Thursday, January 27, 2011

vCO - get all Distributed Virtual Switches

Yesterday i try to get all dvSwitches of a vCenter environment into an array. After several hours of searching and trying there is no easy way in my opinion. So i think this little workaround could help:

var dvPG = VcPlugin.getAllDistributedVirtualPortgroups();
var DVS = new Array(); 

for(i in dvPG){
   DVS.push(dvPG[i].config.distributedVirtualSwitch);
   DVS.sort();
   System.log("DVS vor Schleife: " + DVS);

   for ( i = 0; i < DVS.length; i++)
      {
      if(i != 0){
      while (DVS[i] == DVS[i-1])
      DVS.splice(i,1);
      }
   }
}

If you have other ways please feel free to publish them as a comment. Please note that you need at least one dvPortGroup!

Friday, January 21, 2011

vCO - Unzip Files with VMware Orchestrator workflow

To unzip files with vCO, e.g. patch bundles for ESX, there are some prerequisites.
  • vCO read / write access to source / target location (edit js-io-rights.conf)
  • min. 2 (v)CPU on vCO
  • vCO needs access to java.io.* and java.lang.Object (see post for how to)
This is a first full functional draft. There are some workarounds, because syntax / code is restricted in vCO.

Input parameters
  • ZipFileName - absolute path to ZIP file - e.g. C:/VCO/MyZip.zip
  • OutputPath - path for deflating content - e.g. C:/VCO/deflate/


Finding a solution for the used workarounds, I will update this post.

Feel free to leave comments or drop your questions.

Regards, Andreas

Thursday, January 20, 2011

vCO - Access to Java Classes

By default JavaScript in vCO is limited to class subtree java.util.* . Please read vCenter Orchestrator Administration Guide 4.1 on page 69 before changing default settings.
Why changing default settings? In my case I want to unzip bundles in an offline repository only with vCO, not using 3rd party tools. The ZipFile object is direct accessible, but some methods are derived from classes in java.io.* and java.lang.Object. So I have to loosen the default restrictions, described on Page 69.

Step1:

create a text file e.g MyShutter.txt with following content:

java.io.*
java.util.*
java.lang.Object


Save this file at <VCO-install-folder>\Orchestrator\app-server\bin\MyShutter.txt. This folder already exists.

Step 2:

Stop VCO-Server
Edit vmo.properties (look in ...\app-server\server\vmo\conf) and add following line:

com.vmware.scripting.rhino-class-shutter-file=MyShutter.txt

I've tried to use here an absolute path e.g. C:/VCO/MyShutter.txt (nothing was mentioned in documentation). You will get an error (server.log) like this if doing so:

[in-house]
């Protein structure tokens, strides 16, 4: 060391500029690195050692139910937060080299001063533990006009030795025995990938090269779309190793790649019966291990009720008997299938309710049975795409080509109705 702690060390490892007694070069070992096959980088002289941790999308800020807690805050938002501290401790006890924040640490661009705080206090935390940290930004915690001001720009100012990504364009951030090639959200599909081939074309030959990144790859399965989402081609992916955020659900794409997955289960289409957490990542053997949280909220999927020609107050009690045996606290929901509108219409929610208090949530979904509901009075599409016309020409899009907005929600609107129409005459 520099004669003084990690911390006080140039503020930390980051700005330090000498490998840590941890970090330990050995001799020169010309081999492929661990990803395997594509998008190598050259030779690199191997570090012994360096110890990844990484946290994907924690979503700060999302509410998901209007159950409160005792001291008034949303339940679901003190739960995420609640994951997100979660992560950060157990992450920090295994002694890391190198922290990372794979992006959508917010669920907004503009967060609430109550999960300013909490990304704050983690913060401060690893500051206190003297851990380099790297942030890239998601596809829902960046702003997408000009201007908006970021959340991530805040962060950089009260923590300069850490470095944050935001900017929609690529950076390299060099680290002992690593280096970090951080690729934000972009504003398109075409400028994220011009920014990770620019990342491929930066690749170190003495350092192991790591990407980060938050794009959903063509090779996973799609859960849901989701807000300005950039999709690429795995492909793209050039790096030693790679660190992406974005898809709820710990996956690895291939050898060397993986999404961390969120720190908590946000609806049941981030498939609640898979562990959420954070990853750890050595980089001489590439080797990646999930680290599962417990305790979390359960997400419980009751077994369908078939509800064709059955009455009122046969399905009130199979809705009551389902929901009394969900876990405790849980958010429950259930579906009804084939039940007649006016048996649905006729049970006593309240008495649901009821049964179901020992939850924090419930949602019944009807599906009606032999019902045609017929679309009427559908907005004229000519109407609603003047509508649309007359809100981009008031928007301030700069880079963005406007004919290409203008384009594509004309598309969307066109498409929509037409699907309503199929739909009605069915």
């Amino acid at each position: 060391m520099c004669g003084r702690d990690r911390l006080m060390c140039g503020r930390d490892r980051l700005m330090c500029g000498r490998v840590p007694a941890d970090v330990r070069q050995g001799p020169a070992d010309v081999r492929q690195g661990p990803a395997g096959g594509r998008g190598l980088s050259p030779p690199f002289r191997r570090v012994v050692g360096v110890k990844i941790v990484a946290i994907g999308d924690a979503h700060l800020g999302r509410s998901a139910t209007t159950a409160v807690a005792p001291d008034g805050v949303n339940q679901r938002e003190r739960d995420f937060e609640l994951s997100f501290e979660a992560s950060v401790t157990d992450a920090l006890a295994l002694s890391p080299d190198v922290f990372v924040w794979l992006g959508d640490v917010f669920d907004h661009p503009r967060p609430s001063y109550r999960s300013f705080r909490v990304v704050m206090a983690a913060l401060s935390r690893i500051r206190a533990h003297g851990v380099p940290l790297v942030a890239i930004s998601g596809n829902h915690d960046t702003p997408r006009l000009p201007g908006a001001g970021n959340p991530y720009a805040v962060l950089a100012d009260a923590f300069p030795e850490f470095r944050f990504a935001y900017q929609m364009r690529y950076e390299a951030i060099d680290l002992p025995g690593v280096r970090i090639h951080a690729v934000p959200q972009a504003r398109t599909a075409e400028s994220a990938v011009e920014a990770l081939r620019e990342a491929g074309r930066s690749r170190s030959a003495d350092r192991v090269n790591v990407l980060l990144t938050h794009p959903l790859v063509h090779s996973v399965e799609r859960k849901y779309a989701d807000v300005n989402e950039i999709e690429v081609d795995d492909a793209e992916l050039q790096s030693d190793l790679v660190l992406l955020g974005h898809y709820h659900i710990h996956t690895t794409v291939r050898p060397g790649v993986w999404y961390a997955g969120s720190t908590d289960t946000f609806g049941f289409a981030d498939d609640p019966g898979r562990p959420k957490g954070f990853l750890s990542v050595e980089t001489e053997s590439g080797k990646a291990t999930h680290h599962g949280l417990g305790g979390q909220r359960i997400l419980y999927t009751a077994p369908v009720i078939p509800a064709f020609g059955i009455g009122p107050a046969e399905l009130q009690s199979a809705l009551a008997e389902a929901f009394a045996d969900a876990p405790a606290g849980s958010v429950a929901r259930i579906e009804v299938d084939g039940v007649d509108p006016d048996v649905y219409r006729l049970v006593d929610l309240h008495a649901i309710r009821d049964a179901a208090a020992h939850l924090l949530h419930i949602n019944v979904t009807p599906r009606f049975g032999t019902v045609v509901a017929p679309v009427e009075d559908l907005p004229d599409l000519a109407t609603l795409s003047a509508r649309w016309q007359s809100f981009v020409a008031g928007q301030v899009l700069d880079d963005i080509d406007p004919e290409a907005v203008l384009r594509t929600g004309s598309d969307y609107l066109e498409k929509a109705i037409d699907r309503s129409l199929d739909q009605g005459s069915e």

2011-01-20 16:52:31.540+0100 ERROR [MainScriptingObject] Cannot find rhino js shutter class file at location : C:\Program Files\VMware\Orchestrator\app-server\bin\VCOMyShutter.txt

Step 3:

Start VCO-Server
Run an example using an object from new accessible classes.
Check server.log
If your example fails, check
  • server.log for above error - maybe the shutter file was not found
  • object naming - so you not using import the object must be fully qualified - e.g. ZipFile object qualifies as java.util.zip.ZipFile
Feel free to leave comments or drop your questions.

Regards, Andreas

Thursday, January 13, 2011

vCO - SOAP connect via VB .NET

Last week i try to build a Win32 application, based on the vCenter Orchestrator WSDL interface. In my case i try to develop an administrator interface which allows external administrators (external locations and so on) to start defined workflows with defined input parameters, like a vSphere Client for automation tasks.

After the successful evaluation i wrote the following instruction:

At first I install the newest version of Visual Studio 2010 Express Editions on my notebook and create a new Windows-Forms project. After the creation of an empty project you have to add a webservice reference, cause the vCenter Orchestrator WSDL interface is web-based. This is done by a right mouse click on the root folder of your project (in my case SOAPvCO).












In the sub-menu you will find an option called "Add Service Reference". After clicking the "Advanced" option and the WebService Reference button you can add the local WSDL path of your vCenter Orchestrator and rename it how you want it (in my case vCOref).








After the service reference is created all necessary methods and attributes are available in Visual Studio object browser. Now you can create a simple form in like this:














The basic elements are a textbox (multiline), a connect button (name=ButtonConnect) and an exit button (name=ButtonExit) to close the application. By doing a double click the connect button you will get the code window of the form. As you can see, the sub (ButtonConnect_Click) is created automatically. In this code window you have to create the following code (sorry for the screenshot, but only self-writing teaches!).


















In this simple example the connection parameters are asked with simple input boxes and written into string variables. The most important part is the declaration of "SOAP" as vCOref(our reference).VSOWebControlService(default class for new service) above the sub routines. With this definition above you can now use the "SOAP" constructor for the full form.

When debugging the project, the result should look like:













As you can see, the connection was successful and the number of workflow are shown. With this basic you can start to build up some stuff especially for your needs.

Feel free to ask any questions if you want to know more about the possibilities.